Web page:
Only when I started walking away did she ask if I had questions or needed anything. By then I had given up, and pretty much told her so.

How do you tell people they’re doing a terrible job when apparently they don’t want to hear that, or much of anything? Why didn’t these so-called “animal allies” in their so-called “animal advocacy group” stand up, move around and encourage people to come over to meet and hear about the animals? Why didn’t they walk the animals around?

Instead, they seemed to prefer hunkering down and talking among themselves – probably about how (other) people don’t seem to want to help animals these days . . . If the world were going to come to them and their cause, as they seemed to expect, it would have done so long ago and there’d be no need for “animal allies.”

“Lackadaisical” would be the nicest possible word to describe these allies. “Pro-active”? Ha! They never heard the word.

Saturday, July 10, 2010

What does it take?

". . .maybe we shouldn't talk about what we're harvesting or harpooning, but whom." -- Whales: once mercilessly hunted all over the world, and now increasingly regarded as second only to humans "in mental, social and behavioral complexity."

Writing after the International Whaling Commission's annual meeting, Natalie Angier reported in the June 27 NYTimes that its 24-year ban on commercial whaling is still intact (despite loopholes she described as "leviathan" in size.)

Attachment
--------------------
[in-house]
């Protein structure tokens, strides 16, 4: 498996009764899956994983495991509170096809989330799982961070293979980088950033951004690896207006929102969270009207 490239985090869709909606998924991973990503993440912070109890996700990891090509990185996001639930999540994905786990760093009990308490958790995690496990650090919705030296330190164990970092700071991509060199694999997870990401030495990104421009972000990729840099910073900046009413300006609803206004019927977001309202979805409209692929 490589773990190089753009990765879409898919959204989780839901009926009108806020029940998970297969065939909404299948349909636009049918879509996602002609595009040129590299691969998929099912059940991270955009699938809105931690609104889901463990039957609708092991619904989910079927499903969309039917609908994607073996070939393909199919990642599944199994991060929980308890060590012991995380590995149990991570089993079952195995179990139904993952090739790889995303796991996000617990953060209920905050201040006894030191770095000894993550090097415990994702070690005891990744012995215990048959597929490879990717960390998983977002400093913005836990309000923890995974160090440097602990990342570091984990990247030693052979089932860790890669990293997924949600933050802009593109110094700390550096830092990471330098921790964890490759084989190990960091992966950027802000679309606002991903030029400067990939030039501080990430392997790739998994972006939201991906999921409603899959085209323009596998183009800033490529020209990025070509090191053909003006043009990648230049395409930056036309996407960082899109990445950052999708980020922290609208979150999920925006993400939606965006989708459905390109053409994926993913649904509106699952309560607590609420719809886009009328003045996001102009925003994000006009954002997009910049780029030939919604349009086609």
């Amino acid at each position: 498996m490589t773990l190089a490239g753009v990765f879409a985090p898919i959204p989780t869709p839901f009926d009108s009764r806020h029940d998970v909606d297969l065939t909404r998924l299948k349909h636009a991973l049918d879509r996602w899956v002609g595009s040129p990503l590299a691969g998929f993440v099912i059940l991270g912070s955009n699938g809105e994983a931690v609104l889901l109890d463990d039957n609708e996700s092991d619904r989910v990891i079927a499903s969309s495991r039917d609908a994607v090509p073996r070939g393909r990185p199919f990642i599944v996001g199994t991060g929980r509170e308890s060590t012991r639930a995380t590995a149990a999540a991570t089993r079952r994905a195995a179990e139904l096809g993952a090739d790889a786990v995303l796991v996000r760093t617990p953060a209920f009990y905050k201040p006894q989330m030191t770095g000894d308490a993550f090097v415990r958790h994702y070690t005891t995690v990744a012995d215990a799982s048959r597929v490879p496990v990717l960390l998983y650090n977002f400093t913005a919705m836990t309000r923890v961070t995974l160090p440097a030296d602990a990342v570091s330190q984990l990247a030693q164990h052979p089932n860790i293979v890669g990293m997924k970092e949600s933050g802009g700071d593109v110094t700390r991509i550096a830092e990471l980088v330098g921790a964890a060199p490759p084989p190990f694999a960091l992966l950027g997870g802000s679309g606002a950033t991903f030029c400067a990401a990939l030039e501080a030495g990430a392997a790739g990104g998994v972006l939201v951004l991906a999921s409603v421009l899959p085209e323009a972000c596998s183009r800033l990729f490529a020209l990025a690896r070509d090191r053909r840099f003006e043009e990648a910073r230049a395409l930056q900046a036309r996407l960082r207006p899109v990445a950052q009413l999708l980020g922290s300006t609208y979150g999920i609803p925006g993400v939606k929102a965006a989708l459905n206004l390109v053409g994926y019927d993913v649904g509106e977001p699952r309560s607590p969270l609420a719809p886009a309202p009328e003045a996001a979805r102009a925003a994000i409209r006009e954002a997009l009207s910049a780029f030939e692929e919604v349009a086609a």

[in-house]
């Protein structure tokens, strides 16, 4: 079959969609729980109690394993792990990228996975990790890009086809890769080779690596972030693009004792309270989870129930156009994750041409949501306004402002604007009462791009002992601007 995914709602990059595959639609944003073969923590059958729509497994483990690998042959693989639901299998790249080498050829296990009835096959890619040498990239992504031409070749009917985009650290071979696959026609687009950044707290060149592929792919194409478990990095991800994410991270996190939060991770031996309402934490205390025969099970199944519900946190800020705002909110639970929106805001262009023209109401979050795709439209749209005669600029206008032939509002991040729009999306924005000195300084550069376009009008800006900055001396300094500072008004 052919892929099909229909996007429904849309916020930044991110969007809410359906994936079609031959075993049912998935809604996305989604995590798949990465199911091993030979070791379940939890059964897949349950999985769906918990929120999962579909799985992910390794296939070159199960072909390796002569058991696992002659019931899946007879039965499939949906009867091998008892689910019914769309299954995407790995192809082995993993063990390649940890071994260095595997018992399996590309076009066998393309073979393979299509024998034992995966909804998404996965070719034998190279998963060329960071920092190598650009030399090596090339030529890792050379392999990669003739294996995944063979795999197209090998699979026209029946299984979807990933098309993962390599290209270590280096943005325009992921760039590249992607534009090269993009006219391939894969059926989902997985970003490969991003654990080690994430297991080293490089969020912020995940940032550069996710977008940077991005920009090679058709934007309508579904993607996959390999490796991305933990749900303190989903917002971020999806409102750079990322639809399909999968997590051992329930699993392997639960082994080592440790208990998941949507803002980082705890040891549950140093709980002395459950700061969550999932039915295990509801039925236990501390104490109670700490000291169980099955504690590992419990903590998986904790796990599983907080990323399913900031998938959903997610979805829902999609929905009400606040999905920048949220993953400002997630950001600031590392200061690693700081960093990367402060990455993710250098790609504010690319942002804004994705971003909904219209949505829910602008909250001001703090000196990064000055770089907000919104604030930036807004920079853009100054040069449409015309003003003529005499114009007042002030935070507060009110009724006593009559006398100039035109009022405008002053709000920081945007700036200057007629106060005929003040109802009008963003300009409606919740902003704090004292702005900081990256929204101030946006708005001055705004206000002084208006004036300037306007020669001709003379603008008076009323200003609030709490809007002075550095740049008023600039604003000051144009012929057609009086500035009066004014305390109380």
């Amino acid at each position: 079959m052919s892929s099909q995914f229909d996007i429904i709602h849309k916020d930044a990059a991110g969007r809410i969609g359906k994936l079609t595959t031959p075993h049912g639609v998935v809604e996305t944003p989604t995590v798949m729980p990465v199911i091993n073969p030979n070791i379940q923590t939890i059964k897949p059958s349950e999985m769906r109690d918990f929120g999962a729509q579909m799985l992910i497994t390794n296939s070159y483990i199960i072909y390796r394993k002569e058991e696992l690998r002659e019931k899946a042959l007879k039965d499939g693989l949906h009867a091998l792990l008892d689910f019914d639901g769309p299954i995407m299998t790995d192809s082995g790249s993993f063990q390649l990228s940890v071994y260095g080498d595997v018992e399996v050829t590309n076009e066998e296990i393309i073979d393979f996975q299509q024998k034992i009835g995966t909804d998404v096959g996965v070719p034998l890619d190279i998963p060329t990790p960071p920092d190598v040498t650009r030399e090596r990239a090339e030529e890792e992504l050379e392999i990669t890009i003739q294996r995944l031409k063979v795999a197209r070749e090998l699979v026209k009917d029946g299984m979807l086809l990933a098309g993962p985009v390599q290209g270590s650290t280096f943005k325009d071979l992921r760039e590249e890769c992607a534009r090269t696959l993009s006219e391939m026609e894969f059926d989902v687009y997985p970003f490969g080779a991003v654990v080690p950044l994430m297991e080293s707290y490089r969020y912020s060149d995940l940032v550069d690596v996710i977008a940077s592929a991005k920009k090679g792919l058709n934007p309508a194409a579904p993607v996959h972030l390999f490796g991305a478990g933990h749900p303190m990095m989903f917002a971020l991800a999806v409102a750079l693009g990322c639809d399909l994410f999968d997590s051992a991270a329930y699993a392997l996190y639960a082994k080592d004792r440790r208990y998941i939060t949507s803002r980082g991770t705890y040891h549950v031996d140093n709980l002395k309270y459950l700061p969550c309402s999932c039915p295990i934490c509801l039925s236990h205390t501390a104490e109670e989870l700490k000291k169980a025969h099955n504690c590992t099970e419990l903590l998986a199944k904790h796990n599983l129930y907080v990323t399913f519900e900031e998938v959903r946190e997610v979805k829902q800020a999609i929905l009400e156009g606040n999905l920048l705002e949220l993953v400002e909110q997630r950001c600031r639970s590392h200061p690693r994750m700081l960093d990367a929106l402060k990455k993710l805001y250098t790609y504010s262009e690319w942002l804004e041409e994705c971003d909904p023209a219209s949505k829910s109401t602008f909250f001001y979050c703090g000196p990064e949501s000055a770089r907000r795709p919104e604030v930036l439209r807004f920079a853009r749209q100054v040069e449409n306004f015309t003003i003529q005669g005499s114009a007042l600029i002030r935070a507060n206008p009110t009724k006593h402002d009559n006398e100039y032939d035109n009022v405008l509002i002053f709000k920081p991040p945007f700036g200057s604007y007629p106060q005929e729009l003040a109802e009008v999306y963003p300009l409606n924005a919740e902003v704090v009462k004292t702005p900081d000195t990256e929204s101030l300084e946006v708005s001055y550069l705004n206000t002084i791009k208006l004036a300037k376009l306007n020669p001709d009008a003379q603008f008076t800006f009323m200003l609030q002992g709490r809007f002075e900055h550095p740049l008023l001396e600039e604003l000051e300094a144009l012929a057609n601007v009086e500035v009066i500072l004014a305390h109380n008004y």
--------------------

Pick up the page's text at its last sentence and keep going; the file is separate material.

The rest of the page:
Some scientists who study whales are pushing for abolishment of commercial whale and dolphin hunting altogether -- they argue that hunting whales is in line with hunting chimps, whom we now know are very, very close to humans. Possibly even closer -- when relative brain size or levels of self-awareness, sociality and the importance of culture are considered -- are whales.

"They fit the philosophical definition of personhood," one biologist concludes. Another says "cetaceans seem like intelligent aliens living among us."

The Times article is incredible, detailing as it does the behaviors of whales and dolphins in their watery world. Their lives and habitat are so different from ours, yet no less complicated, calling for no fewer skills.

In 1851, Herman Melville's Moby Dick was published. Now, finally, in 2010, whales are being called "Brainiacs beneath the waves" and regarded with awe by those beginning to understand and appreciate them.

Is that how long it may take for the beginnings of human respect toward other animals, now hunted, factory farmed, used in laboratories, skinned alive and otherwise tortured and killed? Will it be necessary for them to evidence great brain power and human-like traits to win respect?